In a 5-4 ruling on June 28th, the Supreme Court ruled that the Affordable Care Act (ACA) is constitutional—with one key exception: states must be allowed to decide whether to opt into the Act’s Medicaid expansion.
Traditionally, Medicaid has been available to low-income persons who have children, are pregnant, or have certain disabilities. ACA’s Medicaid expansion would have allowed any individual below 133 percent of the federal poverty level to enroll in the program—bringing health care to 17 million new people by 2016. Unfortunately, because the Court found that expanding Medicaid is optional for states, several governors—including Florida’s Rick Scott and Texas’ Rick Perry—have already said they will not participate, meaning many Americans will still go uninsured.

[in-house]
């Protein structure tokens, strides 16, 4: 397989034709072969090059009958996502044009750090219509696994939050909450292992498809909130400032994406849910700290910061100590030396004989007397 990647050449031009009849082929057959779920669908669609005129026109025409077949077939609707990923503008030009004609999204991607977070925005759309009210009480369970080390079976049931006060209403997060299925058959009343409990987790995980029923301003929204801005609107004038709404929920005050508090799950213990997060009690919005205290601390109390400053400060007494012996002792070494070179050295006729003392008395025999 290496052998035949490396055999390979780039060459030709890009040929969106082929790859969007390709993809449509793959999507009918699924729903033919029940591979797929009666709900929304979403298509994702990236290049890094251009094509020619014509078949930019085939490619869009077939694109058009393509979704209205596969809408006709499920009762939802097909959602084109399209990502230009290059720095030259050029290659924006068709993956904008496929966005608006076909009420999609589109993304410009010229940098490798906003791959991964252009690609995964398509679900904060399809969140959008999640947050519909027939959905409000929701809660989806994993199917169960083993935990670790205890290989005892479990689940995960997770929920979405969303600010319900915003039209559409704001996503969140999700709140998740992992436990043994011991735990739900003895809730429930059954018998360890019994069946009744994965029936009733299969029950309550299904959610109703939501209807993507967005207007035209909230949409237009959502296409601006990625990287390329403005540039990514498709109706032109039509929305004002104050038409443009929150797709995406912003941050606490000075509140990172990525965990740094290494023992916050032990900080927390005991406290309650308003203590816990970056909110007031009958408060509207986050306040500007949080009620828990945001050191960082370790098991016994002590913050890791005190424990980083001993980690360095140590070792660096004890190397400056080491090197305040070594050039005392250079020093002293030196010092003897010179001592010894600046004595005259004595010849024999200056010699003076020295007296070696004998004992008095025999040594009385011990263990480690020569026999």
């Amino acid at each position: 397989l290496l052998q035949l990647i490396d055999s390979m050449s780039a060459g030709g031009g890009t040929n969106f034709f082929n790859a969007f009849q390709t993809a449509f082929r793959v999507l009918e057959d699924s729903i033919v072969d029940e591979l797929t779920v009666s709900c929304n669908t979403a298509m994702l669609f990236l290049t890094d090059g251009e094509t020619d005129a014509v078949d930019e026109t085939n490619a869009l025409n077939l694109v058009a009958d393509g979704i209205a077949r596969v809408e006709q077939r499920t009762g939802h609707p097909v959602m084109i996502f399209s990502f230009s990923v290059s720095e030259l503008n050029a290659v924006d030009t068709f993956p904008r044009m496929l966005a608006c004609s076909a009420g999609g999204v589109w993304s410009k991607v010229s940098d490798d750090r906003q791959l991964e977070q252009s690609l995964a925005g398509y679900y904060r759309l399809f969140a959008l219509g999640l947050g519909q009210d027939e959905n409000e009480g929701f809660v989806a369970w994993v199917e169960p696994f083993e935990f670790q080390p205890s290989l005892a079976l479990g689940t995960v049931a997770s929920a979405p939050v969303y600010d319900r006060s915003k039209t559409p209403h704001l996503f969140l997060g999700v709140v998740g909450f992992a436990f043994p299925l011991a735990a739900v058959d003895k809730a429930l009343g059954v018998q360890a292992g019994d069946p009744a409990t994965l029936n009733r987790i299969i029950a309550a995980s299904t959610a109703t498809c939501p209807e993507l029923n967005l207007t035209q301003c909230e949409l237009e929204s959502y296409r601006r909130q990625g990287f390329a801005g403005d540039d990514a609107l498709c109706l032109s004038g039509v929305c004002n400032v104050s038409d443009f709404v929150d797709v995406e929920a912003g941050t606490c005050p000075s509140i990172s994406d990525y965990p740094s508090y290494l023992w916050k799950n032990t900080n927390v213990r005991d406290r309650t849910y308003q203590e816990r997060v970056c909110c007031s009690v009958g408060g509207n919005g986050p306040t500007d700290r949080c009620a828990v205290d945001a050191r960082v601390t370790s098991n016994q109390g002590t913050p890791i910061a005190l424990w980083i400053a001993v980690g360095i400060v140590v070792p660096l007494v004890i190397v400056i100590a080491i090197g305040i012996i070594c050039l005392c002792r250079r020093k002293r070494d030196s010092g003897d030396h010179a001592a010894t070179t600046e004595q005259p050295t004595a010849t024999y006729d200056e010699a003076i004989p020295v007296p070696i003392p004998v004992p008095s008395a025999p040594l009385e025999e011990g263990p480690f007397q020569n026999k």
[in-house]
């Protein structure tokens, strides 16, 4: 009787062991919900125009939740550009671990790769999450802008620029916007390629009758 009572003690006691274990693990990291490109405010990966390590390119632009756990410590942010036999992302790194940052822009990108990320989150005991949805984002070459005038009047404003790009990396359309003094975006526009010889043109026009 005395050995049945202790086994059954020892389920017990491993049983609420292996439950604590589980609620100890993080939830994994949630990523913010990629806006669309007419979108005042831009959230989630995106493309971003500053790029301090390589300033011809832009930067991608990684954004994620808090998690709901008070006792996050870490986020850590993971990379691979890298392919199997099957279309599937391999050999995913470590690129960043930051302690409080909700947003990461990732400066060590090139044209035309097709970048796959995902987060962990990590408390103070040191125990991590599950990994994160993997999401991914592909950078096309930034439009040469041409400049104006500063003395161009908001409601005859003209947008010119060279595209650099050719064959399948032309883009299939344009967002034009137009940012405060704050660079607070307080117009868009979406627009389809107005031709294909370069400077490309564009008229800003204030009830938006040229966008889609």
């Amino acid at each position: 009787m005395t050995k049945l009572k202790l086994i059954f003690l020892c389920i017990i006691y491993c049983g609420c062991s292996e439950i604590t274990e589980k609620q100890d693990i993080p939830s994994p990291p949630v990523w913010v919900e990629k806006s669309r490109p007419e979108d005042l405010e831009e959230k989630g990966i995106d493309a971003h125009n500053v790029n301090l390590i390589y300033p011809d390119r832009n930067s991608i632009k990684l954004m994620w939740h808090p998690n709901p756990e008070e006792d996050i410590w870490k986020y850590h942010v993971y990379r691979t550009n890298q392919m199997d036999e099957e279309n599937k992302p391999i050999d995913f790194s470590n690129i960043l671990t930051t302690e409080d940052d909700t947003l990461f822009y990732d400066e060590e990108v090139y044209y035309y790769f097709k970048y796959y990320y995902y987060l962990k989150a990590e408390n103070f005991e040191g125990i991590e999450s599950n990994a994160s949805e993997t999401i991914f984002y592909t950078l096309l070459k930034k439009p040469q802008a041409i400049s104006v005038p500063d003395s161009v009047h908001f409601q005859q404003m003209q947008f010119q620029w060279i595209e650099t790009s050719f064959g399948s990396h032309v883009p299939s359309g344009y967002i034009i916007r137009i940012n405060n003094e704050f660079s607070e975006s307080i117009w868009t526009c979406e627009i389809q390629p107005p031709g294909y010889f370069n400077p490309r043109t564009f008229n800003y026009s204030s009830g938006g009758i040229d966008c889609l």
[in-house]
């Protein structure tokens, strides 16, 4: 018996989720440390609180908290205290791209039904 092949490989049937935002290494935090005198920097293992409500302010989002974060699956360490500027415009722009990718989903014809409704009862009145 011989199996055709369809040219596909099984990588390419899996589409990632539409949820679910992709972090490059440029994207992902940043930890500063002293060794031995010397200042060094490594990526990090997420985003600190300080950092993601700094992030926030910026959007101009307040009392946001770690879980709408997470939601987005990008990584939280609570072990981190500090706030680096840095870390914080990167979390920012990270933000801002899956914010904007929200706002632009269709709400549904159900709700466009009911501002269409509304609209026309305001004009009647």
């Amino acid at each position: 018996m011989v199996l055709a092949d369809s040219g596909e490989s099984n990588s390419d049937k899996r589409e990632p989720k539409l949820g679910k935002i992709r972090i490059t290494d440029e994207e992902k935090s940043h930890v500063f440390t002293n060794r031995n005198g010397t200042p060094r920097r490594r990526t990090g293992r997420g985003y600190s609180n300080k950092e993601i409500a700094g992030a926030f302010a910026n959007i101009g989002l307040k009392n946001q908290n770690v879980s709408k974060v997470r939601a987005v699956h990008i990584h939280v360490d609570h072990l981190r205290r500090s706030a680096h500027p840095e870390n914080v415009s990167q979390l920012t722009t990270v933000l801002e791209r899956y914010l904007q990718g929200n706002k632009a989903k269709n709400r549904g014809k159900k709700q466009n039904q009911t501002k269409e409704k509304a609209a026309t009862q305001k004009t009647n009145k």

That means that homeless persons, a majority of whom are uninsured, may not be eligible for benefits under the new law in a number of states. This has severe consequences, as quality health care is vital to homeless persons’ ability to obtain and maintain stable housing.
Critics of the Act argue that the expansion would put a significant burden on already-tight state budgets. But the reality is that the federal government would fund 100 percent of the expansion for the first three years and 90 percent thereafter.
Jeremy Rosen, policy director at the Law Center, remarked that, “while the decision was a win, it was definitely a setback for homeless Americans that states can reject Medicaid expansion.”